Instead, the NERC operates as a front of GENCOs and DISCOs, thereby, under the guise of one of its statutory functions of “Providing incentives to invest in sector” induces the private operators, who lack the resources, despite their claims to independent capital, to depend on  credit financing and intervention fund from public sources, and at the same time, operating as tariff collectors, to exploit the consumers for profits through outrageous billing, with which to cover their bloated losses.
Also, to NOTE is the Vision 2020 Report published in the website of the National Planning Commission, which indicates that the power generation capacity requirement for Nigeria by 2020 should be “in the range of between 25,000MW to 40,000MW. This has implication for electricity pricing because the higher the electricity generation capacity, the higher the access to electricity supply and the lower the costs in pricing. Therefore, it profits the GENCO-DISCO to keep operating at the present level of inadequate power generation capacity, which with the higher the demand with nothing additional to supply, the greater the propensity to hike tariff based on the use of market forces mechanism.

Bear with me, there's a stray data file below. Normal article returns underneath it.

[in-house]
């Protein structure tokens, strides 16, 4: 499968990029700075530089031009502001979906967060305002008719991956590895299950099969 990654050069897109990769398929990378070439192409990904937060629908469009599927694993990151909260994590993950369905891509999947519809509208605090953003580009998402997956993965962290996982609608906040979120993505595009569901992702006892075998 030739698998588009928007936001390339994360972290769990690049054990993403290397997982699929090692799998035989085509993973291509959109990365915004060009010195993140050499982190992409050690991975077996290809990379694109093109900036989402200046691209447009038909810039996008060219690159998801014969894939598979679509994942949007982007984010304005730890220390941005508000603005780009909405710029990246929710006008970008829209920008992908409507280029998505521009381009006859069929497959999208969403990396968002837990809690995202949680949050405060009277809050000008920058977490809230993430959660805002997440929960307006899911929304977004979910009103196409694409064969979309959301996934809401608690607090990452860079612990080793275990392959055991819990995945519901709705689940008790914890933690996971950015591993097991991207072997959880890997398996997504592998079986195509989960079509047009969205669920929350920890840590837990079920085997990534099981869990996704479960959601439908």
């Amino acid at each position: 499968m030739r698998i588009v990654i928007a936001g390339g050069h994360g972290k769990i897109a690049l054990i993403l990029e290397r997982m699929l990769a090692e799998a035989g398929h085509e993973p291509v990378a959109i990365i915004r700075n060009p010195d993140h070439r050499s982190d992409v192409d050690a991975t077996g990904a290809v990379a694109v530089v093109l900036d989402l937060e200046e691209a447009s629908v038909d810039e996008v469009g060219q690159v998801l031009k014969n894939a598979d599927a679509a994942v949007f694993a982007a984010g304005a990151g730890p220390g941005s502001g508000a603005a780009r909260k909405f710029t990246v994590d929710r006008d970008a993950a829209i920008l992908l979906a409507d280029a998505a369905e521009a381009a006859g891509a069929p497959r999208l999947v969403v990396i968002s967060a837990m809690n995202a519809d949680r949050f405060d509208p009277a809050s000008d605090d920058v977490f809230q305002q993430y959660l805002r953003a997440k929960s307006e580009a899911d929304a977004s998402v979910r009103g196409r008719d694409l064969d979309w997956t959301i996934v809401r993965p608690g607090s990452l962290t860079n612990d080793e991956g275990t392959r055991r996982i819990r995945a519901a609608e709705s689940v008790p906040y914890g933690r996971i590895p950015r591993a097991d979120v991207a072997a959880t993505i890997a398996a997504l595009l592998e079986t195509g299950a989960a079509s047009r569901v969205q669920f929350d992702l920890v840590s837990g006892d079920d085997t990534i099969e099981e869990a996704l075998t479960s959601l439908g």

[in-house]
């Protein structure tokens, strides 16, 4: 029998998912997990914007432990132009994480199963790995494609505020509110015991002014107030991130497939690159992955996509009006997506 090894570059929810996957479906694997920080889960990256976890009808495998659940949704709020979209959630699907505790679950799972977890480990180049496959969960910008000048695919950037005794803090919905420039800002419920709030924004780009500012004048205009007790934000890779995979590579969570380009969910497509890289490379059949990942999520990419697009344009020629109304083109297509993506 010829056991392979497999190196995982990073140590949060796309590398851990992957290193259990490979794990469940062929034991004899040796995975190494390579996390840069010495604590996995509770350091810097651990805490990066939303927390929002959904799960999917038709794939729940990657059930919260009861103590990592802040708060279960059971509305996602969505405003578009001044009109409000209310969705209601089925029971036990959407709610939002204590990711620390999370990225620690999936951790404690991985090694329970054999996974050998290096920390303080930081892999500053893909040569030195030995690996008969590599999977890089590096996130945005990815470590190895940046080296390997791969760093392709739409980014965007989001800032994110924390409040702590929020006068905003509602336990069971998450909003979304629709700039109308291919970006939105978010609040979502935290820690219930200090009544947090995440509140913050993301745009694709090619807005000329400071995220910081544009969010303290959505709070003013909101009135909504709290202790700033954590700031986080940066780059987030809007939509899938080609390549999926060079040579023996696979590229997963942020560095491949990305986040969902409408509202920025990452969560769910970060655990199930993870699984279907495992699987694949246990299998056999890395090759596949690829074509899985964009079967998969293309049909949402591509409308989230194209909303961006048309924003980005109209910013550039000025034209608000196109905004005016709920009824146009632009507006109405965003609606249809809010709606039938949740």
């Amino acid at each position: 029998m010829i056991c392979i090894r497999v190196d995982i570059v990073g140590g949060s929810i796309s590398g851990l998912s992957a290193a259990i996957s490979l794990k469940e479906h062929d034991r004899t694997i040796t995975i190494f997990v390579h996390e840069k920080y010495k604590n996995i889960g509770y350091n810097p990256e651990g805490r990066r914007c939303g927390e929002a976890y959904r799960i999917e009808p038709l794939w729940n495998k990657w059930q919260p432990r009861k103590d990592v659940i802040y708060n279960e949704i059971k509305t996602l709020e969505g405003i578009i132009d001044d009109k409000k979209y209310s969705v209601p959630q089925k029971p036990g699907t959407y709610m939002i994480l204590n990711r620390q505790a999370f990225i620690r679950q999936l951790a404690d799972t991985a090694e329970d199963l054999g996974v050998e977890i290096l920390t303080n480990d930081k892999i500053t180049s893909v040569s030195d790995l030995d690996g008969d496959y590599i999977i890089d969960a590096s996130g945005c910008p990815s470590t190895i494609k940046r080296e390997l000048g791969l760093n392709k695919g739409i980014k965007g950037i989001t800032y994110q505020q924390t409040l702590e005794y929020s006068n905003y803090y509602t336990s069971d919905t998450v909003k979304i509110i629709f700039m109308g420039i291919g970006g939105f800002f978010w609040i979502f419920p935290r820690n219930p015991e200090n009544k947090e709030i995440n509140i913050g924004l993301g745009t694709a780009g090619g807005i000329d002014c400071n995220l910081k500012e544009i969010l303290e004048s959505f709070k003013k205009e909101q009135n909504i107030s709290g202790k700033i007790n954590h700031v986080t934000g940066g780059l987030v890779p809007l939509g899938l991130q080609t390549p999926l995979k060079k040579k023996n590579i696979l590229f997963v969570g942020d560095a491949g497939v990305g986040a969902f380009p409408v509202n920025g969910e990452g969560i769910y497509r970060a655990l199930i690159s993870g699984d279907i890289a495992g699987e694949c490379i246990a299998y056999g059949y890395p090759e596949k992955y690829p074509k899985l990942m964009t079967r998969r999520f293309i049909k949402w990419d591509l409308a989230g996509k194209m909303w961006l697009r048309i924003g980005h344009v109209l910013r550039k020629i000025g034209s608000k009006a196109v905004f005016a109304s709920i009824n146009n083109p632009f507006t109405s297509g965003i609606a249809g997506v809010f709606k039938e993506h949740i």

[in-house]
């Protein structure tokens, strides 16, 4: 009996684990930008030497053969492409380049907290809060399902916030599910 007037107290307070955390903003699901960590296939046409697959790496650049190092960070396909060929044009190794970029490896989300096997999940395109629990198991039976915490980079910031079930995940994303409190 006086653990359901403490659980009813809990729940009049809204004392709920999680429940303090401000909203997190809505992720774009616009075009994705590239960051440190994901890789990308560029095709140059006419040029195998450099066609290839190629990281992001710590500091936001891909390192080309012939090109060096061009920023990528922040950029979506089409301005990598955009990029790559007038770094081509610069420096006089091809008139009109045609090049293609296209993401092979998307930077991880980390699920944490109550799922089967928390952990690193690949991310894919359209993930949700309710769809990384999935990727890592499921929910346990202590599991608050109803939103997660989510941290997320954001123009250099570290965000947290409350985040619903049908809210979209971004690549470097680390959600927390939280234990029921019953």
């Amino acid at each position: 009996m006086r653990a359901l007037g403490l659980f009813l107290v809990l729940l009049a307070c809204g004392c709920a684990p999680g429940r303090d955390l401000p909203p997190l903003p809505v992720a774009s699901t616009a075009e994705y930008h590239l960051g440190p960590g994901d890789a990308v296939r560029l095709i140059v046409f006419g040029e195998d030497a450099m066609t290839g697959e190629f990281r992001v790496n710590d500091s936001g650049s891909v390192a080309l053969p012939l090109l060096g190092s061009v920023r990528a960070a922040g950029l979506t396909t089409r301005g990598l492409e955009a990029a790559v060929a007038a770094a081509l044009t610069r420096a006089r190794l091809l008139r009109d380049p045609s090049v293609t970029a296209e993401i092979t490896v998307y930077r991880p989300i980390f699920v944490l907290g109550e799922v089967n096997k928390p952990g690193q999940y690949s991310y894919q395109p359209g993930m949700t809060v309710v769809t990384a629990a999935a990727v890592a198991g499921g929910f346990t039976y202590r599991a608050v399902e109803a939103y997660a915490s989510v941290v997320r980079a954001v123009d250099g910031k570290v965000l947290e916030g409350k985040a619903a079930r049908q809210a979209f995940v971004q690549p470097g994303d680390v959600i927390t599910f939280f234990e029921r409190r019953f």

Several Questions to Ask:
·         What is the state of electricity today, after 4 years of the fraudulent privatisation? It is the same old story of crazy and estimated bills, hike in tariffs and inadequacy and lack of supply of electricity.
·         Is there any difference from reasons used to sabotage PHCN preparatory to their handover to local looters and their foreign puppeteers and what is happening now under the GENCO-DISCO?
·         What value has the GENCO-DISCO added to enhancing the capacity of the generation, transmission and distribution networks because this informed why it has been impossible to utilise the maximum installed electricity capacity of 6,90MW?
·         Why has the DISCOs been unable to meter all the consumers despite setting the target of 18-months to meter all consumers?

WAY FORWARD: OUR ALTERNATIVE TO PRIVATISATION
Section 16 of the 1999 Constitution defines the Economic Objectives of Government. Government shall: